Between steam systems for coal plants, cooling for nuclear plants, fracking for natural gas wells, irrigation for biofuel crops, and myriad other uses, energy production consumed 66 billion cubic meters (BCM) of the world’s fresh water in 2010. That is water removed from its source and lost to evaporation, consumption, or transported out of the water basin — as opposed to water withdrawn, used, and then returned to its source for further availability, which is a far larger amount.
According to figures it shared with National Geographic, IEA anticipates this water consumption will double from 66 BCM now to 135 BCM by 2035 with most of the growth accounted for by coal and biofuels:
If today’s policies remain in place, the IEA calculates that water consumed for energy production would increase from 66 billion cubic meters (bcm) today to 135 bcm annually by 2035.
That’s an amount equal to the residential water use of every person in the United States over three years, or 90 days’ discharge of the Mississippi River. It would be four times the volume of the largest U.S. reservoir, Hoover Dam’s Lake Mead.
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More than half of that drain would be from coal-fired power plants and 30 percent attributable to biofuel production, in IEA’s view. The agency estimates oil and natural gas production together would account for 10 percent of global energy-related water demand in 2035….
The surest way to reduce the water required for electricity generation, IEA’s figures indicate, would be to move to alternative fuels. Renewable energy provides the greatest opportunity: Wind and solar photovoltaic power have such minimal water needs they account for less than one percent of water consumption for energy now and in the future, by IEA’s calculations.
This presents a challenge, since river flows, aquifers, and other sources of fresh water are already being strained by the twin drains of population growth and less reliable rainfall due to climate change. The United Nations is projecting that by 2025, 1.8 billion people will live in regions with severe water scarcity, and two-thirds of the world’s population could be living under water-stressed conditions. Given water’s importance in different forms of energy production, this presents a double hit: Less available fresh water for human consumption, plus strained and costlier energy supplies.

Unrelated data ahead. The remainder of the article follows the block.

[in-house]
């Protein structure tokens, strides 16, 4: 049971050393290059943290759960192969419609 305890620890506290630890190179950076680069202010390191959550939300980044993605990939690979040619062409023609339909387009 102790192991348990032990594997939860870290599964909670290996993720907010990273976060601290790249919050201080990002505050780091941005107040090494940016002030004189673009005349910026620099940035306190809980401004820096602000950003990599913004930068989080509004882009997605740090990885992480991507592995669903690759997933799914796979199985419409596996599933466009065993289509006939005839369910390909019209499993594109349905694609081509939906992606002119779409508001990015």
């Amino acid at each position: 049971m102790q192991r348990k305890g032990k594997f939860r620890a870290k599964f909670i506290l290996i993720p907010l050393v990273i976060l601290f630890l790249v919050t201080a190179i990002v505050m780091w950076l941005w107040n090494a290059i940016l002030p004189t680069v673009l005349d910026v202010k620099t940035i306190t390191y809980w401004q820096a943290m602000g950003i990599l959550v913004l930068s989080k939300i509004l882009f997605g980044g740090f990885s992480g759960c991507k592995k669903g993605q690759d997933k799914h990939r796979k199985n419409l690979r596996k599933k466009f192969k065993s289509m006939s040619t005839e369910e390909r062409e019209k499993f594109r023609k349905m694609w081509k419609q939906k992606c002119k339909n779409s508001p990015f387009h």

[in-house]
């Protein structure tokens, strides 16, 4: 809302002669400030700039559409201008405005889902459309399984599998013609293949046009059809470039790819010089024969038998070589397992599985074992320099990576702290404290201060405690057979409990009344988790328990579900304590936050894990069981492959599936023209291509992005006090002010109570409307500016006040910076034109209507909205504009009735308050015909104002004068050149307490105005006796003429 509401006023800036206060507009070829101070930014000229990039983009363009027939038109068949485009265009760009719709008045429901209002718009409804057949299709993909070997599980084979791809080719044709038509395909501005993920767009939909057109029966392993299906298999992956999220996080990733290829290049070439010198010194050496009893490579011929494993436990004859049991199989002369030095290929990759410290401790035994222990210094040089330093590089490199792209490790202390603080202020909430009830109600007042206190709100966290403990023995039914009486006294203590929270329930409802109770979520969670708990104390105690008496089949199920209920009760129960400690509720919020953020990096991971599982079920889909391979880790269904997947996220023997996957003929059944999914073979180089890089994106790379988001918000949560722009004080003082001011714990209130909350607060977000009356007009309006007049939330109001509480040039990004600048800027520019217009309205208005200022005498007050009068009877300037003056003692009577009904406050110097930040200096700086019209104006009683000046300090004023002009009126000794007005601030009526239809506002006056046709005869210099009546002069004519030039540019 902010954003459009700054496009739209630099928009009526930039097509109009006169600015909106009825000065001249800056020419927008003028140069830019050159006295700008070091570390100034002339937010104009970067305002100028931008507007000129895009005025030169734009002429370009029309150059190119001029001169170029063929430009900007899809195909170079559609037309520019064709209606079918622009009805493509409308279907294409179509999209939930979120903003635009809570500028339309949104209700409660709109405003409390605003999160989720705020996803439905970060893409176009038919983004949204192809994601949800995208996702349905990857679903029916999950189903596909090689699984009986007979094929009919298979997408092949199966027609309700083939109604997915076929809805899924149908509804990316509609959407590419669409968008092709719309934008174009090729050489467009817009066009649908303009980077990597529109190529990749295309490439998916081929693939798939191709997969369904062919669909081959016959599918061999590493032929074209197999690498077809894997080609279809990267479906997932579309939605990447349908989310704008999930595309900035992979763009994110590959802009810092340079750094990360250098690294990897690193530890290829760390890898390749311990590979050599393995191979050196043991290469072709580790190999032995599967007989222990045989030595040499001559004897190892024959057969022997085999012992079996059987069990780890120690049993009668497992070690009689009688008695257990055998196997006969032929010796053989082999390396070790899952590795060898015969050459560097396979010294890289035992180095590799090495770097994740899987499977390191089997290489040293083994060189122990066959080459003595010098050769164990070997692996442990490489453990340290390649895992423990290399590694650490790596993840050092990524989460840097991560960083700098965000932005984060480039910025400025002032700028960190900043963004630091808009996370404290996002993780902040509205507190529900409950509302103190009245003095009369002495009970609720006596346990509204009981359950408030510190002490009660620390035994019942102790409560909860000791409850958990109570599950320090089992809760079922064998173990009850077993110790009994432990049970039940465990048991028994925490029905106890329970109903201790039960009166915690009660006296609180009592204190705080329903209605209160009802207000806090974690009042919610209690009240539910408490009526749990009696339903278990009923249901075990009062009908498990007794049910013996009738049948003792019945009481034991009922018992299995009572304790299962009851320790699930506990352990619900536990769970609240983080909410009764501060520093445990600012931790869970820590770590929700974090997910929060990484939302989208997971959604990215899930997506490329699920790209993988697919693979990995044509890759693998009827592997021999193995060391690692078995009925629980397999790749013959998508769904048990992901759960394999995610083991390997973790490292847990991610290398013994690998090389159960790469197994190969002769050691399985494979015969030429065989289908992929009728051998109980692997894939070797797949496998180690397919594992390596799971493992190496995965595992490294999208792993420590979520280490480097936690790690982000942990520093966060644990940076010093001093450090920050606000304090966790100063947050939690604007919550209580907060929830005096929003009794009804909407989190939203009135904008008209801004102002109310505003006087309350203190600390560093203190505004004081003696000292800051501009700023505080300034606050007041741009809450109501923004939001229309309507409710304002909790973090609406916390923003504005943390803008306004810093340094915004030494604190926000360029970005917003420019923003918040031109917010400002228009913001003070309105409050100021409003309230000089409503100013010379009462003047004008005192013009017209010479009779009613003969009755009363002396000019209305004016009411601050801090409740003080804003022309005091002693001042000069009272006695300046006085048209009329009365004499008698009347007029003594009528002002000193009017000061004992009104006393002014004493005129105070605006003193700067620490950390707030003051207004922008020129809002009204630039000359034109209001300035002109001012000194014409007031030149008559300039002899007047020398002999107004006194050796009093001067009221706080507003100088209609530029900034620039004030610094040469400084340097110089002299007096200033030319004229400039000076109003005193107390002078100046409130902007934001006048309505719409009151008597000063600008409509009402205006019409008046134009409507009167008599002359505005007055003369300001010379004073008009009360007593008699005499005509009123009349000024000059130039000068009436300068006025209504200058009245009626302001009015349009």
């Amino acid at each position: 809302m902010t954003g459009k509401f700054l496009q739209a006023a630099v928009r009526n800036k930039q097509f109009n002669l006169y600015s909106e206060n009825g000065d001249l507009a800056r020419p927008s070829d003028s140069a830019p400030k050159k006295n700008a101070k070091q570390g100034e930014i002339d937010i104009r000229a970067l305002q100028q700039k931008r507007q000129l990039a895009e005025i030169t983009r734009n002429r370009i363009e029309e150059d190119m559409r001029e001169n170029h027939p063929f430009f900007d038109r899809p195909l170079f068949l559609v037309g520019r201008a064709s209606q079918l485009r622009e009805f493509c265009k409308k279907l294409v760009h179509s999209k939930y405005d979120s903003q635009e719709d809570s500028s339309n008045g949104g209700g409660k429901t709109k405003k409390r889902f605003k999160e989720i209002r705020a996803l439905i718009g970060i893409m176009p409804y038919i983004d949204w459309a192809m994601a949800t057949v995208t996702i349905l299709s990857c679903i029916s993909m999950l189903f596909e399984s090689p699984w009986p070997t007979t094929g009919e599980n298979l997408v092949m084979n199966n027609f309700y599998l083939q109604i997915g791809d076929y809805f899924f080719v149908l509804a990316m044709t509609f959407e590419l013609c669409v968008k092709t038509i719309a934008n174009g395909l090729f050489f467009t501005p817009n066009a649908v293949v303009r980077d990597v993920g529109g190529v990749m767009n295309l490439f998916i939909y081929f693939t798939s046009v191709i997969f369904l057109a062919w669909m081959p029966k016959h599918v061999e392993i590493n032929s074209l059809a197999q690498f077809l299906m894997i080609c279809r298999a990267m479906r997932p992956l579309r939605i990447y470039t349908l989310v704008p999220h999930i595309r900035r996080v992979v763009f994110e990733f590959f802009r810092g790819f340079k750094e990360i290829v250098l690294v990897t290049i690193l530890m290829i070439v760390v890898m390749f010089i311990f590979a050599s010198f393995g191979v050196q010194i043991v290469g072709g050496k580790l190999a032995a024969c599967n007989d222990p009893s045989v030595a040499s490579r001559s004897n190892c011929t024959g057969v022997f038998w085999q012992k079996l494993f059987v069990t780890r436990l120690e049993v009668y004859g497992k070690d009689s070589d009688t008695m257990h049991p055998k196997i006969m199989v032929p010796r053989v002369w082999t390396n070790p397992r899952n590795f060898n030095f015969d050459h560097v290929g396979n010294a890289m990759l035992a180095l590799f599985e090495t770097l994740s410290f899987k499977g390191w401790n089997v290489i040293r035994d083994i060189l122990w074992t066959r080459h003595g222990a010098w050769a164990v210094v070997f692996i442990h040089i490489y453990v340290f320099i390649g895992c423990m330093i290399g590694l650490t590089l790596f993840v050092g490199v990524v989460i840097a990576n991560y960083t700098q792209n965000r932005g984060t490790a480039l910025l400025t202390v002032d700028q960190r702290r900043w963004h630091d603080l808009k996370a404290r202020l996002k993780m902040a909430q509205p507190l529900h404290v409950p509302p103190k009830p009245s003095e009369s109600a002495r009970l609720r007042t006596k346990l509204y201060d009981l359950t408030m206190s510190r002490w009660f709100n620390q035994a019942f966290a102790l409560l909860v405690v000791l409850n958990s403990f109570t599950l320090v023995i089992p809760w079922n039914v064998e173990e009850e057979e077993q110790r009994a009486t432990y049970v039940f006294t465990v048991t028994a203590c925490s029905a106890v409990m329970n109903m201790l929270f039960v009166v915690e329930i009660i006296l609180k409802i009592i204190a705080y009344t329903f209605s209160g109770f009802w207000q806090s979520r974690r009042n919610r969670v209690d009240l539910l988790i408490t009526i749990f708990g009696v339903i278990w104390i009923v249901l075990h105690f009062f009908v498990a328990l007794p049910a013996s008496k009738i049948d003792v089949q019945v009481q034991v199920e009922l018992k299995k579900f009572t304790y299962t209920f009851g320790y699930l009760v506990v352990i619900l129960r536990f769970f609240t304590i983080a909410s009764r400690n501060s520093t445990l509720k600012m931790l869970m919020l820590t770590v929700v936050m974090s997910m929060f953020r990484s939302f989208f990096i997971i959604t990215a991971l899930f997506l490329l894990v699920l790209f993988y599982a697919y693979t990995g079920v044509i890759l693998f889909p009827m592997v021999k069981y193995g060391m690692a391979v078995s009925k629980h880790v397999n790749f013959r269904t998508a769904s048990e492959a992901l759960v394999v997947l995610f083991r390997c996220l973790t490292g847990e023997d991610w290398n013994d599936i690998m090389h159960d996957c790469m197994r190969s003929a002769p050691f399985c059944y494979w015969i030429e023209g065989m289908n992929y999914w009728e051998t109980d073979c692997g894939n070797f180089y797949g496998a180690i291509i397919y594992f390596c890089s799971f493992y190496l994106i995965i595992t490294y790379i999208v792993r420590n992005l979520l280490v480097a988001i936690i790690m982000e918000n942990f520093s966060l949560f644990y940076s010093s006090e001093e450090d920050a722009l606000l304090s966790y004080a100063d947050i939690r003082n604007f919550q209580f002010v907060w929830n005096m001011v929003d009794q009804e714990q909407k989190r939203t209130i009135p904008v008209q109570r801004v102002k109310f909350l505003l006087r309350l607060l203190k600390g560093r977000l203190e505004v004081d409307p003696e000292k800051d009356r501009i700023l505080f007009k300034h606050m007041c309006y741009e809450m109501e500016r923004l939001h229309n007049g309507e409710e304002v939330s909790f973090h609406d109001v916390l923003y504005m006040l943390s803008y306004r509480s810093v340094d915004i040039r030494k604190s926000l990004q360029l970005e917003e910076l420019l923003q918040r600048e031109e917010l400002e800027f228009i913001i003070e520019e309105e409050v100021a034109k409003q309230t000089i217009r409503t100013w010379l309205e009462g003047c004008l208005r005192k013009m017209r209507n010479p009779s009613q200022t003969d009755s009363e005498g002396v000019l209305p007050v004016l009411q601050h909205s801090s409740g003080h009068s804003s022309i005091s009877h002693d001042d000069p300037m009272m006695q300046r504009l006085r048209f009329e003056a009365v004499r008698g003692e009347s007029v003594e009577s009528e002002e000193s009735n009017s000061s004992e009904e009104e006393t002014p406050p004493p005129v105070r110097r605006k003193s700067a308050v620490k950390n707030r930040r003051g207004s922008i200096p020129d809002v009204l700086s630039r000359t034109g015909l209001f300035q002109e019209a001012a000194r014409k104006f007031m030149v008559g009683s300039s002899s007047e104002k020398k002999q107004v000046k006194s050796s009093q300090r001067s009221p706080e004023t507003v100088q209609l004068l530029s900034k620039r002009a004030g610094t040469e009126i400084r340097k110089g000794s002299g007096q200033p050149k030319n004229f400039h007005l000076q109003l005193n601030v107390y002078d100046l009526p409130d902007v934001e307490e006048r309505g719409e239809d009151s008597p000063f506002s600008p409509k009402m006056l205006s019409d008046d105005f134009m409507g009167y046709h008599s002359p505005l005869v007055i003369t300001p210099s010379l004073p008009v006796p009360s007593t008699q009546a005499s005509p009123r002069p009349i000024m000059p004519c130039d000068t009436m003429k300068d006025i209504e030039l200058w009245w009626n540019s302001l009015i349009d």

IEA sees water consumption for coal electricity shooting up 84 percent, from 38 to 70 BCM per year by 2035. So-called “dry cooling” systems could address this, but the plants cost more and generate electricity less efficiently. Nor is carbon capture and sequestration technology likely to help.
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While biofuels’ water consumption will be lower than coal’s — 41 BCM in 2035, up from 12 BCM today — its increase of 242 percent will be much larger. Irrigation requires a lot of water, though estimates vary wildly and the industry claims it’s finding ways to cut back. IEA puts it between four and 560 gallons of water needed to produce one gallon of corn ethanol. Other estimates put it as high as 10,000 gallons of water per one gallon of biofuel. And that’s all bound up with the damaging effect biofuel production is having on world food supplies.
There are solutions, such as moving to less water-intensive methods like pump irrigation, but the trade-off is far more electricity use from potentially unsustainable sources. Cellulosic ethanol, made from non-food sources, is another possibility, but IEA estimates it won’t be commercially viable until at least 2025.
Also, as National Geographic notes, biofuels’ level of water consumption is grossly out of whack with their contributions to world energy supplies: They provide a mere 3 percent of the energy that drives cars, trucks, ships, and aircraft, and IEA projects they’ll increase to just 5 percent by 2035 under current government policies.
As for fracking, IEA’s estimates covered the entire source-to-carrier production process, and under this framework natural gas’ water consumption reach just 2.85 BCM by 2035, or 2 percent of total consumption. Though the concentration of water use at individual fracking projects can still put a strain on water supplies for local commentaries.
By. Jeff Spross